30 years in the job - that's a lot of time by any standard, 30 years in one of the most powerful positions in world sports - that's unprecedented.
Gary Bettman, the commissioner of the NHL hockey league, does not intend to settle for the record he has already set and is currently opening his fourth decade as the most influential person in the history of the industry, and perhaps in the history of sports in general.
The Jewish Batman had a good teacher in the form of another Jew - David Stern, the legendary commissioner of the NBA.
30 years ago he left Stern's assistant position in the basketball league and set out on his own in hockey.
The opening figures were not optimal.
Hockey has an inherent problem with the television medium (the puck is too small, and when it "flies" at a speed of 100 km/h and more, the viewers at home have a hard time following it), and on top of that, the game was completely foreign in large parts of the US, certainly in the southern states.
Even so, Bateman's incredible success eclipses even Stern's list of successes.
One figure is enough to illustrate his achievement: during his time, the revenue of the NHL jumped from 400 million dollars a year to 5.3 billion dollars in the last season!
Persistence pays off
Batman's path on the ice was not a bed of roses.
Three times he was forced to shut down the league in order to cool down the excessive salary demands of the players, and once, after an entire season was canceled "due to" his stubbornness, he paid a price for it in the loss of his popularity among the game's passionate fans.
Fulfilled all his dreams, photo: USA TODAY Sport
He received waves of venomous criticism whenever he signed broadcasting contracts with unknown networks, but he did not give up, bringing hockey to rest and to the estate with the huge contract with ESPN and Turner.
Above all, hockey penetrated the southern United States, attracting crowds of thousands and ceasing to be the pastime of snowy regions only. As a result, the NHL grew from 24 teams to 32, and at the same time most teams improved their balance sheets considerably.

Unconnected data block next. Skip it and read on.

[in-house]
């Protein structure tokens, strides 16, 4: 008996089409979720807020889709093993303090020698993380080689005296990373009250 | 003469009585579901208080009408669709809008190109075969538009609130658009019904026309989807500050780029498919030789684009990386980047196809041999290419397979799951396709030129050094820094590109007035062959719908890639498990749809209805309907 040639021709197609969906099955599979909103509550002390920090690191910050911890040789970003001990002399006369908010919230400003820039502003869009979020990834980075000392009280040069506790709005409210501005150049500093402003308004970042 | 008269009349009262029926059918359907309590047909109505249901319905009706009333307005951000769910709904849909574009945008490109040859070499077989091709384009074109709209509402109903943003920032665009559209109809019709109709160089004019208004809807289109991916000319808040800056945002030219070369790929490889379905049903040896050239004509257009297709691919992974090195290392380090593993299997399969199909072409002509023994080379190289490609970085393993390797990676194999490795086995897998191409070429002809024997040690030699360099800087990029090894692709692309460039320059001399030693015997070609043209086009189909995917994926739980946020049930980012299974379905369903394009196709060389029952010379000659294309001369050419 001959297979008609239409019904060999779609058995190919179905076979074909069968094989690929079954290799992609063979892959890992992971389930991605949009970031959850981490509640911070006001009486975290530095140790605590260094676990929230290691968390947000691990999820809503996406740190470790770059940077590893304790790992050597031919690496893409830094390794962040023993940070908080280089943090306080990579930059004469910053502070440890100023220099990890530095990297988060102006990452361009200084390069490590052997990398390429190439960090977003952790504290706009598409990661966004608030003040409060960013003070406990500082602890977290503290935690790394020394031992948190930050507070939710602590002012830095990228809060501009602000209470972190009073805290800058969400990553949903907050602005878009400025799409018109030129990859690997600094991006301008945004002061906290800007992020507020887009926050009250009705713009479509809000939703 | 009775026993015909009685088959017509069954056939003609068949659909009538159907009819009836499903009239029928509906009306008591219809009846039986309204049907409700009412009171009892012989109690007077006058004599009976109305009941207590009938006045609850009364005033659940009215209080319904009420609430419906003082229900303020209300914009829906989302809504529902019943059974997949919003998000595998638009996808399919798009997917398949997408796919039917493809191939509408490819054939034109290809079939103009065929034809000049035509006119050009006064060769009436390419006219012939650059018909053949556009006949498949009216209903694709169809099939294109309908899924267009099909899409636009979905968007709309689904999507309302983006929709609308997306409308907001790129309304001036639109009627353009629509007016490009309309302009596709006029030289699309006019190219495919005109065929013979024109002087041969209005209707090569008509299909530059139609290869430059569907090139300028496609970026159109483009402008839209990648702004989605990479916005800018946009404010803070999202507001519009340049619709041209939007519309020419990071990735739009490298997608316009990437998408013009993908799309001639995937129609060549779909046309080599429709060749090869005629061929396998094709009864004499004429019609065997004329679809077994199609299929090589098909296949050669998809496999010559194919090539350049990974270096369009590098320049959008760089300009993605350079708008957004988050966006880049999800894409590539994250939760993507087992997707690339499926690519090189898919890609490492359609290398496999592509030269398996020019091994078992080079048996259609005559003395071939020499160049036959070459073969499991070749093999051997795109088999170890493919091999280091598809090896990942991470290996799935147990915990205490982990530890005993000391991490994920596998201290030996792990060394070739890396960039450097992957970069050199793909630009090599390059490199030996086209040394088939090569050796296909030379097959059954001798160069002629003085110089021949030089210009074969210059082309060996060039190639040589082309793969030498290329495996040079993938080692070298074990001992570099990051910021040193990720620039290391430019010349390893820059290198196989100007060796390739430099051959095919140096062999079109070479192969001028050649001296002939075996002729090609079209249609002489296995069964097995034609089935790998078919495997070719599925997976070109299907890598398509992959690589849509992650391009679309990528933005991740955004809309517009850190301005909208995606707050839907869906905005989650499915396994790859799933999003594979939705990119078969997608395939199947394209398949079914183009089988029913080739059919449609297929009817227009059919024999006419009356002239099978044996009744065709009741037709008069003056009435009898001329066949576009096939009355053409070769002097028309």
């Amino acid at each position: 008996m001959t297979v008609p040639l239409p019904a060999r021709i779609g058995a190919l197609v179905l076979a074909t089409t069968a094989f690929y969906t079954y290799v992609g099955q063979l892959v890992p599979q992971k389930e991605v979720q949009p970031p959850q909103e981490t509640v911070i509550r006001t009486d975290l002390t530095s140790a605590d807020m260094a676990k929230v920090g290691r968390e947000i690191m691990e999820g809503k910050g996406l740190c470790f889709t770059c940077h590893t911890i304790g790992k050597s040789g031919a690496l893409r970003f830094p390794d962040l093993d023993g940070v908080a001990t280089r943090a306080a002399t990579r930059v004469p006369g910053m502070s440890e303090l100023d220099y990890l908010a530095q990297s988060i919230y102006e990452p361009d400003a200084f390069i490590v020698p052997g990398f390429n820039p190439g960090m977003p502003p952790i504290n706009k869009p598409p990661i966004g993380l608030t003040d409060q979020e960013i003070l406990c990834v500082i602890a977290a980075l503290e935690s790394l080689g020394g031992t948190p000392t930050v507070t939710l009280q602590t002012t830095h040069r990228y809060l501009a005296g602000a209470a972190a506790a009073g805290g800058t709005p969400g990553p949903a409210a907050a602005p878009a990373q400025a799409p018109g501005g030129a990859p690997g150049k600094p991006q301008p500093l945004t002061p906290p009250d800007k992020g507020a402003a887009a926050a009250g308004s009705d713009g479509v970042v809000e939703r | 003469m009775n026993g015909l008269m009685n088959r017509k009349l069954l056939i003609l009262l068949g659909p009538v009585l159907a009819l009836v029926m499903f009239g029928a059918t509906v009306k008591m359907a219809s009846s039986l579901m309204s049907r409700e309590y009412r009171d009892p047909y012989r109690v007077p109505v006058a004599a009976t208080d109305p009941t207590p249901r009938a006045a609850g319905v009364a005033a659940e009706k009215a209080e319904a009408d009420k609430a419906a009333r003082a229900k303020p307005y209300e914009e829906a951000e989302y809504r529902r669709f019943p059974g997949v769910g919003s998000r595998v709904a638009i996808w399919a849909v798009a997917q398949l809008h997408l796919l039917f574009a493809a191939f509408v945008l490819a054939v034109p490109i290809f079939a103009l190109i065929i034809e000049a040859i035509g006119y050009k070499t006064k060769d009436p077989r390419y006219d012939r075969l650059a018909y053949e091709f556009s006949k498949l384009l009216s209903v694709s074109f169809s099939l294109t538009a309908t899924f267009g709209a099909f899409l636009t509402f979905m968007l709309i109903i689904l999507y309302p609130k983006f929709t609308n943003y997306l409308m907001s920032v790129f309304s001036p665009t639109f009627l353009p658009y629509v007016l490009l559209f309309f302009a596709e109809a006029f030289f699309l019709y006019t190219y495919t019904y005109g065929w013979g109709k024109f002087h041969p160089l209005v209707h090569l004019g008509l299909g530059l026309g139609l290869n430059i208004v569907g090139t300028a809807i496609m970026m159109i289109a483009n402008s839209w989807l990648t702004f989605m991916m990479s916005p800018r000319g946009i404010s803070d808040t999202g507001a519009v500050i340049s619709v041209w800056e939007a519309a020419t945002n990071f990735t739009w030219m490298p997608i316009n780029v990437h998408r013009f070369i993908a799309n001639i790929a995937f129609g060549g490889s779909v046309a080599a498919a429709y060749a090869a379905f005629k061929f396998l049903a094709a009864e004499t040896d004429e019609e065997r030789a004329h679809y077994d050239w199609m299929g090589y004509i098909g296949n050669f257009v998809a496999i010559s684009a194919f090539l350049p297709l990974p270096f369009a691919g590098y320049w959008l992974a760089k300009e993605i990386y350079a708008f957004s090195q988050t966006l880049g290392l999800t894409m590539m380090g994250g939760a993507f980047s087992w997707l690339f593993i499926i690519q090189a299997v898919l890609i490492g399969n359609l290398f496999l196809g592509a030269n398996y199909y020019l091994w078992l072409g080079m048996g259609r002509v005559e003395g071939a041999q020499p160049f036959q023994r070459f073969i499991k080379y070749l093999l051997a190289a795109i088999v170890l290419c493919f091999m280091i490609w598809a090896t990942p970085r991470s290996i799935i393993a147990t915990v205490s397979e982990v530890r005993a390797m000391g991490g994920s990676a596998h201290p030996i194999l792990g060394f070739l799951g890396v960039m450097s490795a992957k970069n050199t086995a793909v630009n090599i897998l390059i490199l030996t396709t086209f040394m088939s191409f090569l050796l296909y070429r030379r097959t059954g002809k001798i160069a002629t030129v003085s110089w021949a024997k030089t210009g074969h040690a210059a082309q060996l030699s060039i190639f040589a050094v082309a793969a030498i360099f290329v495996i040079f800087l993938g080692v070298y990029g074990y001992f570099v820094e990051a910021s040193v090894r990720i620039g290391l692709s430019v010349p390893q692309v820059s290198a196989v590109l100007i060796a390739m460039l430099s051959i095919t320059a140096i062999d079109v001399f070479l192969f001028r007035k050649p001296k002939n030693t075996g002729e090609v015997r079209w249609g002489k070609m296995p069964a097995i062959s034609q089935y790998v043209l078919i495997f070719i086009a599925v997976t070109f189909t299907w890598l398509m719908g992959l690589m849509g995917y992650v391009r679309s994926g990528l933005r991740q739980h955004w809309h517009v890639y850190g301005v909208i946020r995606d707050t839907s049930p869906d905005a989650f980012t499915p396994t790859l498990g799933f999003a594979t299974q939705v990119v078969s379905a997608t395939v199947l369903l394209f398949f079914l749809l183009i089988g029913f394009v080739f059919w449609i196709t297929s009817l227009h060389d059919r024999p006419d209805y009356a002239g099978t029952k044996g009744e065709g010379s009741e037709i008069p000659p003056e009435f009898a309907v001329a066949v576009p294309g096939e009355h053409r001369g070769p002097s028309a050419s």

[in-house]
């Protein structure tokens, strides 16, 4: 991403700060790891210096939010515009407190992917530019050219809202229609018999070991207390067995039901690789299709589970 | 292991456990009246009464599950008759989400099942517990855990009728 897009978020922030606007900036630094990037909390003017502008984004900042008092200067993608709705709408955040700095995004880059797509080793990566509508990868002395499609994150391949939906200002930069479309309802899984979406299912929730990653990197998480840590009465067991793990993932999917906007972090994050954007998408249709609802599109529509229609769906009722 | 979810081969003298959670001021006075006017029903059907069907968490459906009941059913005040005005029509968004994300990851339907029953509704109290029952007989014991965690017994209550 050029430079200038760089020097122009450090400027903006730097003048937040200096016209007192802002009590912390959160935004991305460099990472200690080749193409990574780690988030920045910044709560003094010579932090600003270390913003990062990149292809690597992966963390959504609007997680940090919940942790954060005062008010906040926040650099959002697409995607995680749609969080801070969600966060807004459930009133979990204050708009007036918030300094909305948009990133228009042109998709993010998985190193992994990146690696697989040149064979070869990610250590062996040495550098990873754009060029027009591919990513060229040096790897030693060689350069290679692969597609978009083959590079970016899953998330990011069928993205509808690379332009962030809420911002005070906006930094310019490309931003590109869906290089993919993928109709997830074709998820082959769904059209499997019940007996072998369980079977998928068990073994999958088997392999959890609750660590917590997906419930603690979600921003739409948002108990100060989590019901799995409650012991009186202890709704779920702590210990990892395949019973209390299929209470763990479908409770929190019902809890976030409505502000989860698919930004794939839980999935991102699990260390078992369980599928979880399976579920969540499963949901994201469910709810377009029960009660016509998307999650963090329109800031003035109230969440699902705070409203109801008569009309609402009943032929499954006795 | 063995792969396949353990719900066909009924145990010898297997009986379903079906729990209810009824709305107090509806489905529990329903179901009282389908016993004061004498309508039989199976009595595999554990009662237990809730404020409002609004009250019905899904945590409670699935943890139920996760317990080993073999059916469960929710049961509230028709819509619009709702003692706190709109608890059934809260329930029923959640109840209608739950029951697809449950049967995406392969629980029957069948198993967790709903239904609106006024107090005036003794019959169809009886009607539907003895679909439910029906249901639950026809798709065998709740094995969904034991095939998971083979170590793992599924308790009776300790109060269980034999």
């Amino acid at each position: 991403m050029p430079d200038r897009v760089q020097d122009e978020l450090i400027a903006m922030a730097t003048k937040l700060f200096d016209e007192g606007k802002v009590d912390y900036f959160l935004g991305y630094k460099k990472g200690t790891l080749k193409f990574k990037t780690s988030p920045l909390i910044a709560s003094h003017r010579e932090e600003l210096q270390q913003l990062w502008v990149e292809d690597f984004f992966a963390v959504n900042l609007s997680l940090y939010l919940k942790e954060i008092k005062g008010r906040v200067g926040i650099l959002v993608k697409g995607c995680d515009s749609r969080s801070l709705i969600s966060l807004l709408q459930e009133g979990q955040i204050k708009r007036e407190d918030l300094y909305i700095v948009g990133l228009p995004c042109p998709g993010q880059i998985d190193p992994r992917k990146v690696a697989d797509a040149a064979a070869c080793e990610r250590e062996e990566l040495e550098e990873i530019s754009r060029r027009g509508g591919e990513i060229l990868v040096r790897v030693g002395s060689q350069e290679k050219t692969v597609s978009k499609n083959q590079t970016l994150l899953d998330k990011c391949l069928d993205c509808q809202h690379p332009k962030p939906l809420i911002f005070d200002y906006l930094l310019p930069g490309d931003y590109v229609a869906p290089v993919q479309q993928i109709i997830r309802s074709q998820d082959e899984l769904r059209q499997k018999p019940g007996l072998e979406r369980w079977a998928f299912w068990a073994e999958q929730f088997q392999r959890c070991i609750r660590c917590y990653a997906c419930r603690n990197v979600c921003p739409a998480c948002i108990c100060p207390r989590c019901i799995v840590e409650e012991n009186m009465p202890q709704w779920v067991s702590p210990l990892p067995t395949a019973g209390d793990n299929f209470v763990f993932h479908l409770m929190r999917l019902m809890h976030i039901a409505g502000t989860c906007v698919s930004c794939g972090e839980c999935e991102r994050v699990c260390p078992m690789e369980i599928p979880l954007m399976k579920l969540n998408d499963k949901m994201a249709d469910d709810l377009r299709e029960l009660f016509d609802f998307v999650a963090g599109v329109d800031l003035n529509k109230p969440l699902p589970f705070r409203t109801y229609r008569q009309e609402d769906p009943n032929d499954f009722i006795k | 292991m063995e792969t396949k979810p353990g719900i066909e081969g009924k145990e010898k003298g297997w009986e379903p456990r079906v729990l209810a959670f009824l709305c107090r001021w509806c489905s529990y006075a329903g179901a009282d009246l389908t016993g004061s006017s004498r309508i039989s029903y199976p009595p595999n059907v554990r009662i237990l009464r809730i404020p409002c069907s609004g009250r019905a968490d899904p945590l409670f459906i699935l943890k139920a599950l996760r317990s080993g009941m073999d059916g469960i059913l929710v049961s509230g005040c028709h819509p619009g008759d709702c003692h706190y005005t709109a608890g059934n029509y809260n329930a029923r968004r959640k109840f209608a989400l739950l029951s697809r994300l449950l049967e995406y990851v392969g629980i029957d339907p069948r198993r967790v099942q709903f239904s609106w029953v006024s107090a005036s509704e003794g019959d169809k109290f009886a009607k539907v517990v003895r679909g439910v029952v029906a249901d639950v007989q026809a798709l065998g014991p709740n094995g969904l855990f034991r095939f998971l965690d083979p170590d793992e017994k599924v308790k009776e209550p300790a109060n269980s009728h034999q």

Bettman never Refusing to think big, and outside the box. Who before him imagined that hockey would conquer Las Vegas? The ice and the desert city seemed like a complete contradiction, but Batman's vision prevailed: hockey took root in the stronghold of gambling and big money, and the "Vegas Golden Knights" quickly became a permanent candidate for winning In the Stanley Cup, the NHL's top title.
Batman's creativity did not end with expanding the geographic dimension of the league.
He dreamed of breaking through the time dimension, and fulfilled this dream as well.
The idea sounded crazy at first: to get out of the confines of the closed halls and return to the hockey of the past, which was played outside, only with the investment and intensity of today.
Despite the initial skepticism of many, it caught on.
The "Winter Classic" venture creamed the skin and tendons - the games were held in football stadiums, the number of spectators broke records up to more than 100,000 people per game - an impossible figure for indoor hockey, public relations improved thanks to the romance of returning to the roots, and the profits increased wonderfully.
Be sure that this is what is expected in the future as well.
Nothing will stop Gary Bettman, the man and the legend.
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